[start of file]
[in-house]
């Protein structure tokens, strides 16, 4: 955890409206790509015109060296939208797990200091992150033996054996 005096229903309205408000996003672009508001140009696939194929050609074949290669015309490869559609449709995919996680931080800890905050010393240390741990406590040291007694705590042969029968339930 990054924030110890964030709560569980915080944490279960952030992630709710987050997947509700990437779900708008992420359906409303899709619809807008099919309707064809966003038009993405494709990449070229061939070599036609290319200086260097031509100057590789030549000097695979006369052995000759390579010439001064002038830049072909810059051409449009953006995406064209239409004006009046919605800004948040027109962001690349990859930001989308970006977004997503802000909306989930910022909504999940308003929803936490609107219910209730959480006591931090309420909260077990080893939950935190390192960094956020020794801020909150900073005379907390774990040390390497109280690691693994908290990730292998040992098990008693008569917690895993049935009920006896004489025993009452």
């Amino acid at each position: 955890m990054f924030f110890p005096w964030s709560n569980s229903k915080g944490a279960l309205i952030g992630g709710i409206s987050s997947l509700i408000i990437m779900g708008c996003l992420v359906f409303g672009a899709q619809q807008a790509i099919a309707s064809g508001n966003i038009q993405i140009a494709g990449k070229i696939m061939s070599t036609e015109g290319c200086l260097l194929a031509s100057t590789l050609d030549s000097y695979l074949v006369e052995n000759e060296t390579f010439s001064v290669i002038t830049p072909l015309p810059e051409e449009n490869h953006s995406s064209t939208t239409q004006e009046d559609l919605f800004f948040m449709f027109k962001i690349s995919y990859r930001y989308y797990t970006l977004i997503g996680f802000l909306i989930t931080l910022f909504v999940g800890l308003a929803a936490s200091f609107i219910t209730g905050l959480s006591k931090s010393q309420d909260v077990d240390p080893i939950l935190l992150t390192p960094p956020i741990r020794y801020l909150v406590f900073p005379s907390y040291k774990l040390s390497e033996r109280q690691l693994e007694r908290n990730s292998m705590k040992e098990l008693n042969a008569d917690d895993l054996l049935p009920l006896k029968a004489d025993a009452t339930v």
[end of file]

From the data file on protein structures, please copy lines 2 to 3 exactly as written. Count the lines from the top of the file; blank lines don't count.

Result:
């Protein structure tokens, strides 16, 4: 955890409206790509015109060296939208797990200091992150033996054996 005096229903309205408000996003672009508001140009696939194929050609074949290669015309490869559609449709995919996680931080800890905050010393240390741990406590040291007694705590042969029968339930 990054924030110890964030709560569980915080944490279960952030992630709710987050997947509700990437779900708008992420359906409303899709619809807008099919309707064809966003038009993405494709990449070229061939070599036609290319200086260097031509100057590789030549000097695979006369052995000759390579010439001064002038830049072909810059051409449009953006995406064209239409004006009046919605800004948040027109962001690349990859930001989308970006977004997503802000909306989930910022909504999940308003929803936490609107219910209730959480006591931090309420909260077990080893939950935190390192960094956020020794801020909150900073005379907390774990040390390497109280690691693994908290990730292998040992098990008693008569917690895993049935009920006896004489025993009452």
């Amino acid at each position: 955890m990054f924030f110890p005096w964030s709560n569980s229903k915080g944490a279960l309205i952030g992630g709710i409206s987050s997947l509700i408000i990437m779900g708008c996003l992420v359906f409303g672009a899709q619809q807008a790509i099919a309707s064809g508001n966003i038009q993405i140009a494709g990449k070229i696939m061939s070599t036609e015109g290319c200086l260097l194929a031509s100057t590789l050609d030549s000097y695979l074949v006369e052995n000759e060296t390579f010439s001064v290669i002038t830049p072909l015309p810059e051409e449009n490869h953006s995406s064209t939208t239409q004006e009046d559609l919605f800004f948040m449709f027109k962001i690349s995919y990859r930001y989308y797990t970006l977004i997503g996680f802000l909306i989930t931080l910022f909504v999940g800890l308003a929803a936490s200091f609107i219910t209730g905050l959480s006591k931090s010393q309420d909260v077990d240390p080893i939950l935190l992150t390192p960094p956020i741990r020794y801020l909150v406590f900073p005379s907390y040291k774990l040390s390497e033996r109280q690691l693994e007694r908290n990730s292998m705590k040992e098990l008693n042969a008569d917690d895993l054996l049935p009920l006896k029968a004489d025993a009452t339930v």